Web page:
Ultrasound pressure waves can be described in a very similar manner.  A modern 2.0 MHz transducer transmits a band of frequencies centered on the 2.0 MHz frequency.  For this transducer, a typical transmitted frequency band might be from 1.2 MHz to 2.8 MHz, covering a range of 1.6 MHz, or 80% bandwidth.  In conventional fundamental imaging, when tissue is evaluated with a band of frequencies centered at 2 MHz, most of the echoes that come back to the transducer will be echoes related to the same 2 MHz frequency band.  Harmonics are multiples of the fundamental beam, therefore, transmitting a band of frequencies centered at 2 MHz will result in the production of harmonic frequency bands centered at 4 MHZ, 6 MHZ, 8 MHZ, etc.

Only a small part of the returning sound involves these higher frequency harmonics (4, 6, 8 MHz) because they are much lower in amplitude than the reflected fundamental beam.  As a practical matter, only the lowest frequency harmonic (double the fundamental frequency) is used to form images.  This doubled frequency sound is called the second harmonic.  Higher order harmonics (three or more multiples of the fundamental) are not used in image formation.  There are a number of reasons why this is so, which are:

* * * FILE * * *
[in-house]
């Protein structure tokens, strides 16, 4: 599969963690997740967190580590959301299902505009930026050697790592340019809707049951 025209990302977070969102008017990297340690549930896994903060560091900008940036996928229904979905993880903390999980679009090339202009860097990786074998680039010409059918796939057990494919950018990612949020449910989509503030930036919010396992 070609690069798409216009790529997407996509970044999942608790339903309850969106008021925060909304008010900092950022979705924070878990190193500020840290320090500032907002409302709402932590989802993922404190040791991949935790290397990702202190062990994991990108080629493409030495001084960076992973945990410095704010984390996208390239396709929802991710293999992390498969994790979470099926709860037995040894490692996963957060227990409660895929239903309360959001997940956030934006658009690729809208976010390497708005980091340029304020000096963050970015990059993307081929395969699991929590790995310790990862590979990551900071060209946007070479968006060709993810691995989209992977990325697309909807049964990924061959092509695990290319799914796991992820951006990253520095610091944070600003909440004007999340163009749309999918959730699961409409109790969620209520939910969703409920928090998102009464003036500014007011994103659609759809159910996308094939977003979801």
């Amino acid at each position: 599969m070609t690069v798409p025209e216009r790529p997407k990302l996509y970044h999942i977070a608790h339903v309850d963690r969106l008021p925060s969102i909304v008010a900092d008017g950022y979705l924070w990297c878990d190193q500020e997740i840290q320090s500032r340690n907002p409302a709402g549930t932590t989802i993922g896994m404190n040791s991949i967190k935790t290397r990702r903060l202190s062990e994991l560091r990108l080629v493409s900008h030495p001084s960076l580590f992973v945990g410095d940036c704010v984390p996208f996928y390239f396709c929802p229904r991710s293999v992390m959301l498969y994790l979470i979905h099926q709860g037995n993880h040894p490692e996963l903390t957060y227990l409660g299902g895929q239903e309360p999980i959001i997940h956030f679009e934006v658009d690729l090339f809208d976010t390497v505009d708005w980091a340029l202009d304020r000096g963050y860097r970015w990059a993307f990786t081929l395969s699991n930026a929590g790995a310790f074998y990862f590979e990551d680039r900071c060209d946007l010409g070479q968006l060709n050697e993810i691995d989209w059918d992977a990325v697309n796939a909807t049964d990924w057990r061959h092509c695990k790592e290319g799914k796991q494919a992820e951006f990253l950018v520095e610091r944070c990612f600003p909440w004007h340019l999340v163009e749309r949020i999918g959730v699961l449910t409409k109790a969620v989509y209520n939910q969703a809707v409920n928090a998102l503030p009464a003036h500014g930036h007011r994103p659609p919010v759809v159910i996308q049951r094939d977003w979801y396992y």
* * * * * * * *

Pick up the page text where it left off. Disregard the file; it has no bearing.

the range of frequencies that current transducers can detect is insufficiently large to capture these higher frequency signals

        these higher order harmonics are progressively lower in amplitude, and

        the higher frequencies are more quickly lost as they pass through tissue

Generation of Tissue Harmonics

Harmonics are generated by the passage of the ultrasound scanner beam as it passes through tissue.  The peaks and troughs of the transmit pulse cause the tissue to alternatively expand and contract, distorting its shape.  Because tissue is not linearly elastic, it contracts less than it expands.  During tissue contraction, tissue density increases, causing the peak of the sound wave to travel slightly faster than the trough.  The result of this process, called non-linear propagation, is that the wave becomes progressively more asymmetrical.  This asymmetrical distortion results in harmonics.